My November column in the Dallas Morning News was published last week. For those of you who can't get behind the pay wall, here is the full text...
Those of us who follow politics are drinking from a fire hydrant of postelection analysis. The close popular vote and clear Electoral College victory revealed changes in American politics as complex and challenging as are the issues facing President Barack Obama in his second term.
The vote revealed what some have referred to as an ascending electorate. We’ve all heard the figures by now: 93 percent of blacks, 71 percent of Hispanics and 73 percent of Asian-Americans voted for Obama. The president won 60 percent of the youth vote (ages 18-29) and garnered 67 percent of single women voters.
There is palpable angst in the Republican Party over this outcome, and serious GOP politicians and strategists know something has got to change. Yet Mitt Romney’s assessment of his defeat — an insulting, offensive suggestion that only the poor could have failed to have voted for him — completely overlooks the possibility of a poor campaign strategy or ineffective messaging.
He instead blamed “gifts” given to a growing segment of the American electorate that is hooked on entitlements. He went on to speak derisively of “free health care” being a “huge” gift to someone making $25,000 to $30,000 a year, essentially explaining away the margin of defeat among key demographics by suggesting that votes had been “bought.”
Such an evaluation shows an unseemly disdain for voters, willfully ignoring the fact that for some citizens, seeking the American Dream is not about getting rich but rather about addressing structural inequities and disparities in our economic system through policy change. This constituency has the same rights as a person of means to vote for candidates who most adequately speak to those concerns.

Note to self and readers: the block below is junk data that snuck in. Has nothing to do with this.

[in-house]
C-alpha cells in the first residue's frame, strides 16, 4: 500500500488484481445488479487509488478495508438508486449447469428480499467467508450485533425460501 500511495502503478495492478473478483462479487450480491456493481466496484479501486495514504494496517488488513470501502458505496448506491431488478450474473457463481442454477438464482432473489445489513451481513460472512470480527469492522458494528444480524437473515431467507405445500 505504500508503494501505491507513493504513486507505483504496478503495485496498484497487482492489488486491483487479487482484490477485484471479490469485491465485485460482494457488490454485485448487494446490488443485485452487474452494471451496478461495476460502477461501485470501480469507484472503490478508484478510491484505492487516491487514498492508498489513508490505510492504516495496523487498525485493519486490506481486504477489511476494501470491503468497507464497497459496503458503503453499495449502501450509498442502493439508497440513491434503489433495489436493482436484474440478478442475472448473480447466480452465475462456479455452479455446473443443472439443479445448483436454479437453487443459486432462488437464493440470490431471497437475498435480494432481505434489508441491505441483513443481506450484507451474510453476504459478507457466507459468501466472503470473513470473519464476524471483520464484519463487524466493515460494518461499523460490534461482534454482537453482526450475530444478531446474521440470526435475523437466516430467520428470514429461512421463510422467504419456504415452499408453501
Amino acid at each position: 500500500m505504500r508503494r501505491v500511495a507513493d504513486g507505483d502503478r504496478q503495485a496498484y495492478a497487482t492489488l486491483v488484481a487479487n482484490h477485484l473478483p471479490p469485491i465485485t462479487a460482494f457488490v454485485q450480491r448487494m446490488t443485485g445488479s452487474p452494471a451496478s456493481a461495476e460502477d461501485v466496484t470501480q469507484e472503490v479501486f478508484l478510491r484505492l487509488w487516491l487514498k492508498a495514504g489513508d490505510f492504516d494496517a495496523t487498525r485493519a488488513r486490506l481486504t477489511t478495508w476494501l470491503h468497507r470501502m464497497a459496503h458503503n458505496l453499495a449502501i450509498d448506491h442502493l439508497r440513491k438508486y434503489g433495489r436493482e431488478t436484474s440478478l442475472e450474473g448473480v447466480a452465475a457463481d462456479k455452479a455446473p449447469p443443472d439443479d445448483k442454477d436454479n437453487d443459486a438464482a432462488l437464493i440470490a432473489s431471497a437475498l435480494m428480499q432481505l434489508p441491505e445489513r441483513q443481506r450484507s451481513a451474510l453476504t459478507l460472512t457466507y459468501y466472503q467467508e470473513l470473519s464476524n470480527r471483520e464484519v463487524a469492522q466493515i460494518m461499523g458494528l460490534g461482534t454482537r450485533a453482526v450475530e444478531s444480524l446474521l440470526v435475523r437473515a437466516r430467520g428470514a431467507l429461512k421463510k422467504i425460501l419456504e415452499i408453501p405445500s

The GOP campaign avoided substantive conversation about the concerns of this constituency, relying instead on marginalization of its issues and a variety of efforts to suppress minority voter turnout. It was a losing strategy.
Americans living on their own fiscal cliff can’t ignore issues of inequity. A recent Pew Center Research study reports that the wealth of Hispanics fell by 66 percent between the years 2005 and 2009. Asian-American household wealth fell by 54 percent. Black Americans’ wealth fell by 59 percent. By comparison, white wealth fell by only 16 percent. Nearly a quarter of Hispanic and black families surveyed had no assets beyond the family car, compared with only 6 percent of white families.
Likewise, the persistent achievement gap in education threatens the future of our country. Kati Haycock, president of Education Trust, a children’s advocacy group, warns, “African-American students are less likely than their white counterparts to be taught by teachers who know their subject matter … they are less likely to be exposed to a rich and challenging curriculum and the schools that educate them typically receive less state and local funding than the ones serving mainly white students.”
The Centers for Disease Control reports that mortality rates for black children are nearly 2.5 times those of white children. Blacks and Hispanics report higher instances of coronary heart disease, diabetes and high blood pressure. Disparities in preventable hospitalizations associated with these diseases, if eliminated, could save $6.7 billion annually.
It’s easy to judge some Americans harshly, lecture about “dependency” and demean citizens as “victims” — all the while devising policies that create obstacles to polling places. After being ignored, threatened, caricatured and insulted, the Election Day votes of these Americans — as well as others who know our nation can do better — should have come as no surprise.
As Republicans continue to search for answers, perhaps they should consider this paraphrase of a movie title from a few years ago: “They’re Just Not That Into You.”
The Rev. Gerald Britt Jr. is vice president of public policy at CitySquare. His e-mail address is firstname.lastname@example.org. He blogs at www.changethewind.org.